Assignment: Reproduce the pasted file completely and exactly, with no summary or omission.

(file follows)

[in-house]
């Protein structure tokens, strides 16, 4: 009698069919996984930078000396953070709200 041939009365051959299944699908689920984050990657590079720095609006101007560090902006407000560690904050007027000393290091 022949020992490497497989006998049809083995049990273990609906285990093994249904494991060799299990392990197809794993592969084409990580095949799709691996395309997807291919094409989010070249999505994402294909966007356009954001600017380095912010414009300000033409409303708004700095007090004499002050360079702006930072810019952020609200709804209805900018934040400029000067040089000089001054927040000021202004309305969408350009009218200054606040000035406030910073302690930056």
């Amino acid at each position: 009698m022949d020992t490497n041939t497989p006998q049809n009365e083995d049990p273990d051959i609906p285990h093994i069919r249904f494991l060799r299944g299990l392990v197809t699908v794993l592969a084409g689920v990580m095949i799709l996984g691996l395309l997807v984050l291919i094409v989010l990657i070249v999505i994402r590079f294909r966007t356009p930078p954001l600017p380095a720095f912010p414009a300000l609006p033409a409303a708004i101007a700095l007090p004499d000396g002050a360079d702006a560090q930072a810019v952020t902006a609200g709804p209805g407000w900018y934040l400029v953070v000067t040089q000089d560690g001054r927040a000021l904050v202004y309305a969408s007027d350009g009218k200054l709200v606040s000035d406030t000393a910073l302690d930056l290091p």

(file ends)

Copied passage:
[in-house]
């Protein structure tokens, strides 16, 4: 009698069919996984930078000396953070709200 041939009365051959299944699908689920984050990657590079720095609006101007560090902006407000560690904050007027000393290091 022949020992490497497989006998049809083995049990273990609906285990093994249904494991060799299990392990197809794993592969084409990580095949799709691996395309997807291919094409989010070249999505994402294909966007356009954001600017380095912010414009300000033409409303708004700095007090004499002050360079702006930072810019952020609200709804209805900018934040400029000067040089000089001054927040000021202004309305969408350009009218200054606040000035406030910073302690930056």
């Amino acid at each position: 009698m022949d020992t490497n041939t497989p006998q049809n009365e083995d049990p273990d051959i609906p285990h093994i069919r249904f494991l060799r299944g299990l392990v197809t699908v794993l592969a084409g689920v990580m095949i799709l996984g691996l395309l997807v984050l291919i094409v989010l990657i070249v999505i994402r590079f294909r966007t356009p930078p954001l600017p380095a720095f912010p414009a300000l609006p033409a409303a708004i101007a700095l007090p004499d000396g002050a360079d702006a560090q930072a810019v952020t902006a609200g709804p209805g407000w900018y934040l400029v953070v000067t040089q000089d560690g001054r927040a000021l904050v202004y309305a969408s007027d350009g009218k200054l709200v606040s000035d406030t000393a910073l302690d930056l290091p």